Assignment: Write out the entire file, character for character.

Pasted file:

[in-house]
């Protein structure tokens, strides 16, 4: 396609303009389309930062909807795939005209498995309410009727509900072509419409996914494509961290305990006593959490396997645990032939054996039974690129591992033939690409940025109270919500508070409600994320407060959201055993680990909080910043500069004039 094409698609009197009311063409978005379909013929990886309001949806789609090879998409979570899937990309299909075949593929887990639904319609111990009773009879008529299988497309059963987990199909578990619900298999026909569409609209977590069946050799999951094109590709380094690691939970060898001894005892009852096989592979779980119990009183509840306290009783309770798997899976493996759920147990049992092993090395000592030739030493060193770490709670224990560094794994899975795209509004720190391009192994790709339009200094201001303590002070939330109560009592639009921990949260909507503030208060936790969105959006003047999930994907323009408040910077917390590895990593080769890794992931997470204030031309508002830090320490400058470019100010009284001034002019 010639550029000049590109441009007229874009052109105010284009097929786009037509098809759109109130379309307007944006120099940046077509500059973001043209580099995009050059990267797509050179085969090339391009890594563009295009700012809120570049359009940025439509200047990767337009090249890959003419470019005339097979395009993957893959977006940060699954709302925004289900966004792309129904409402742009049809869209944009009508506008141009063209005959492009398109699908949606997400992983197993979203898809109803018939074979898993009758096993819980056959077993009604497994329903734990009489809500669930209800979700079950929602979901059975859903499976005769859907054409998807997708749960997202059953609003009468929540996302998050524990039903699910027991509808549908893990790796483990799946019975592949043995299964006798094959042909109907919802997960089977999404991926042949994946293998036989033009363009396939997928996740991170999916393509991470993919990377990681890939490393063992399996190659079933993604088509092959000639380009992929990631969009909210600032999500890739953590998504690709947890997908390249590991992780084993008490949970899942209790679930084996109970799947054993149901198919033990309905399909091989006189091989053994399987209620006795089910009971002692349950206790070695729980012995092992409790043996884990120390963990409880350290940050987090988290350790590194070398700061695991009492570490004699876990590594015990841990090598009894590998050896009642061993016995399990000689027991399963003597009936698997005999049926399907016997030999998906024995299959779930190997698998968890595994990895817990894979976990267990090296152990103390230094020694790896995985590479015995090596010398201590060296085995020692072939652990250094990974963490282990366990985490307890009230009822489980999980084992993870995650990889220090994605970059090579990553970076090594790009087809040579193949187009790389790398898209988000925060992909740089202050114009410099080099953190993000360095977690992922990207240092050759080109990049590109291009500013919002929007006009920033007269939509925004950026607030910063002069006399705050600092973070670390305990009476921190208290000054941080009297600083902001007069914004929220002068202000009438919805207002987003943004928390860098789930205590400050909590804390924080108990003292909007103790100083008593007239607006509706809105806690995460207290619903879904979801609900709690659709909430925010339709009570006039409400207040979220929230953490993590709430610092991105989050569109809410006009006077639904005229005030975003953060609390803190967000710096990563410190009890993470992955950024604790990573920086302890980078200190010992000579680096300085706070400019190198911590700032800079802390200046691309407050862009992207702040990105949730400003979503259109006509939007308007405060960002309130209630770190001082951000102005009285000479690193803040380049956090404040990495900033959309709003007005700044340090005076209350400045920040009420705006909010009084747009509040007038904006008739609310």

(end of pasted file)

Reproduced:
[in-house]
């Protein structure tokens, strides 16, 4: 396609303009389309930062909807795939005209498995309410009727509900072509419409996914494509961290305990006593959490396997645990032939054996039974690129591992033939690409940025109270919500508070409600994320407060959201055993680990909080910043500069004039 094409698609009197009311063409978005379909013929990886309001949806789609090879998409979570899937990309299909075949593929887990639904319609111990009773009879008529299988497309059963987990199909578990619900298999026909569409609209977590069946050799999951094109590709380094690691939970060898001894005892009852096989592979779980119990009183509840306290009783309770798997899976493996759920147990049992092993090395000592030739030493060193770490709670224990560094794994899975795209509004720190391009192994790709339009200094201001303590002070939330109560009592639009921990949260909507503030208060936790969105959006003047999930994907323009408040910077917390590895990593080769890794992931997470204030031309508002830090320490400058470019100010009284001034002019 010639550029000049590109441009007229874009052109105010284009097929786009037509098809759109109130379309307007944006120099940046077509500059973001043209580099995009050059990267797509050179085969090339391009890594563009295009700012809120570049359009940025439509200047990767337009090249890959003419470019005339097979395009993957893959977006940060699954709302925004289900966004792309129904409402742009049809869209944009009508506008141009063209005959492009398109699908949606997400992983197993979203898809109803018939074979898993009758096993819980056959077993009604497994329903734990009489809500669930209800979700079950929602979901059975859903499976005769859907054409998807997708749960997202059953609003009468929540996302998050524990039903699910027991509808549908893990790796483990799946019975592949043995299964006798094959042909109907919802997960089977999404991926042949994946293998036989033009363009396939997928996740991170999916393509991470993919990377990681890939490393063992399996190659079933993604088509092959000639380009992929990631969009909210600032999500890739953590998504690709947890997908390249590991992780084993008490949970899942209790679930084996109970799947054993149901198919033990309905399909091989006189091989053994399987209620006795089910009971002692349950206790070695729980012995092992409790043996884990120390963990409880350290940050987090988290350790590194070398700061695991009492570490004699876990590594015990841990090598009894590998050896009642061993016995399990000689027991399963003597009936698997005999049926399907016997030999998906024995299959779930190997698998968890595994990895817990894979976990267990090296152990103390230094020694790896995985590479015995090596010398201590060296085995020692072939652990250094990974963490282990366990985490307890009230009822489980999980084992993870995650990889220090994605970059090579990553970076090594790009087809040579193949187009790389790398898209988000925060992909740089202050114009410099080099953190993000360095977690992922990207240092050759080109990049590109291009500013919002929007006009920033007269939509925004950026607030910063002069006399705050600092973070670390305990009476921190208290000054941080009297600083902001007069914004929220002068202000009438919805207002987003943004928390860098789930205590400050909590804390924080108990003292909007103790100083008593007239607006509706809105806690995460207290619903879904979801609900709690659709909430925010339709009570006039409400207040979220929230953490993590709430610092991105989050569109809410006009006077639904005229005030975003953060609390803190967000710096990563410190009890993470992955950024604790990573920086302890980078200190010992000579680096300085706070400019190198911590700032800079802390200046691309407050862009992207702040990105949730400003979503259109006509939007308007405060960002309130209630770190001082951000102005009285000479690193803040380049956090404040990495900033959309709003007005700044340090005076209350400045920040009420705006909010009084747009509040007038904006008739609310």